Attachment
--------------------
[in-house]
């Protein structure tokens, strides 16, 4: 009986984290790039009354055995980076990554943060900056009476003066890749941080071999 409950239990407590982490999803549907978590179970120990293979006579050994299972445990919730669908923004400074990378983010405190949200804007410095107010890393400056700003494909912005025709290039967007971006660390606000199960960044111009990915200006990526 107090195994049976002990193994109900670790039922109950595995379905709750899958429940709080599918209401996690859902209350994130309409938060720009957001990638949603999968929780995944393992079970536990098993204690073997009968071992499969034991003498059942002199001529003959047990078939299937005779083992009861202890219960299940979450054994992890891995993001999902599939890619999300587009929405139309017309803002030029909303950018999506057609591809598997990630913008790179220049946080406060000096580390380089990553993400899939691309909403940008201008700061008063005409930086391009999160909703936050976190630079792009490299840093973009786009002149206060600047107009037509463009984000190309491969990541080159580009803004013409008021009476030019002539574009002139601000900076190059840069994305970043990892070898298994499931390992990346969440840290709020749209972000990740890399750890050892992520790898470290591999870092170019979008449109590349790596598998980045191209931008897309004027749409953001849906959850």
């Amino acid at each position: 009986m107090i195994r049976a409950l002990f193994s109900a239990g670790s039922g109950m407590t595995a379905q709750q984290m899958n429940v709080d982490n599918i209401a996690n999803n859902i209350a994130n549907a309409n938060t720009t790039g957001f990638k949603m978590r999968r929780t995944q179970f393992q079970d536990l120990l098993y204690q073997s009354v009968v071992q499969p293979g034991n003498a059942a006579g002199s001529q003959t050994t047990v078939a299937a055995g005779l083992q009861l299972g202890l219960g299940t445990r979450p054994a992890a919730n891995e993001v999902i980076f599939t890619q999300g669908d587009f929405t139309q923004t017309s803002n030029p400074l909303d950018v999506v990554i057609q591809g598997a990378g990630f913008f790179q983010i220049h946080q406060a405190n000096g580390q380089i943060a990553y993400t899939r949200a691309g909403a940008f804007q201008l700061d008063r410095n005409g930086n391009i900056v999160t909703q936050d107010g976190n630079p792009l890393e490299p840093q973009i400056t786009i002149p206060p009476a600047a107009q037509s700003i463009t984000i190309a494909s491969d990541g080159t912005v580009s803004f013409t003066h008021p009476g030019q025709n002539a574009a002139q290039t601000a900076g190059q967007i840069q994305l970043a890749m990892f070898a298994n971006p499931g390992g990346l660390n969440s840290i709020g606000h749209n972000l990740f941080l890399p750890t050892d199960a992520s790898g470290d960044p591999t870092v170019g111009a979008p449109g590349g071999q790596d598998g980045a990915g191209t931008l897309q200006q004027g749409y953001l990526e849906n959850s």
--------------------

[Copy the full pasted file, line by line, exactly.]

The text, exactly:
[in-house]
């Protein structure tokens, strides 16, 4: 009986984290790039009354055995980076990554943060900056009476003066890749941080071999 409950239990407590982490999803549907978590179970120990293979006579050994299972445990919730669908923004400074990378983010405190949200804007410095107010890393400056700003494909912005025709290039967007971006660390606000199960960044111009990915200006990526 107090195994049976002990193994109900670790039922109950595995379905709750899958429940709080599918209401996690859902209350994130309409938060720009957001990638949603999968929780995944393992079970536990098993204690073997009968071992499969034991003498059942002199001529003959047990078939299937005779083992009861202890219960299940979450054994992890891995993001999902599939890619999300587009929405139309017309803002030029909303950018999506057609591809598997990630913008790179220049946080406060000096580390380089990553993400899939691309909403940008201008700061008063005409930086391009999160909703936050976190630079792009490299840093973009786009002149206060600047107009037509463009984000190309491969990541080159580009803004013409008021009476030019002539574009002139601000900076190059840069994305970043990892070898298994499931390992990346969440840290709020749209972000990740890399750890050892992520790898470290591999870092170019979008449109590349790596598998980045191209931008897309004027749409953001849906959850």
């Amino acid at each position: 009986m107090i195994r049976a409950l002990f193994s109900a239990g670790s039922g109950m407590t595995a379905q709750q984290m899958n429940v709080d982490n599918i209401a996690n999803n859902i209350a994130n549907a309409n938060t720009t790039g957001f990638k949603m978590r999968r929780t995944q179970f393992q079970d536990l120990l098993y204690q073997s009354v009968v071992q499969p293979g034991n003498a059942a006579g002199s001529q003959t050994t047990v078939a299937a055995g005779l083992q009861l299972g202890l219960g299940t445990r979450p054994a992890a919730n891995e993001v999902i980076f599939t890619q999300g669908d587009f929405t139309q923004t017309s803002n030029p400074l909303d950018v999506v990554i057609q591809g598997a990378g990630f913008f790179q983010i220049h946080q406060a405190n000096g580390q380089i943060a990553y993400t899939r949200a691309g909403a940008f804007q201008l700061d008063r410095n005409g930086n391009i900056v999160t909703q936050d107010g976190n630079p792009l890393e490299p840093q973009i400056t786009i002149p206060p009476a600047a107009q037509s700003i463009t984000i190309a494909s491969d990541g080159t912005v580009s803004f013409t003066h008021p009476g030019q025709n002539a574009a002139q290039t601000a900076g190059q967007i840069q994305l970043a890749m990892f070898a298994n971006p499931g390992g990346l660390n969440s840290i709020g606000h749209n972000l990740f941080l890399p750890t050892d199960a992520s790898g470290d960044p591999t870092v170019g111009a979008p449109g590349g071999q790596d598998g980045a990915g191209t931008l897309q200006q004027g749409y953001l990526e849906n959850s």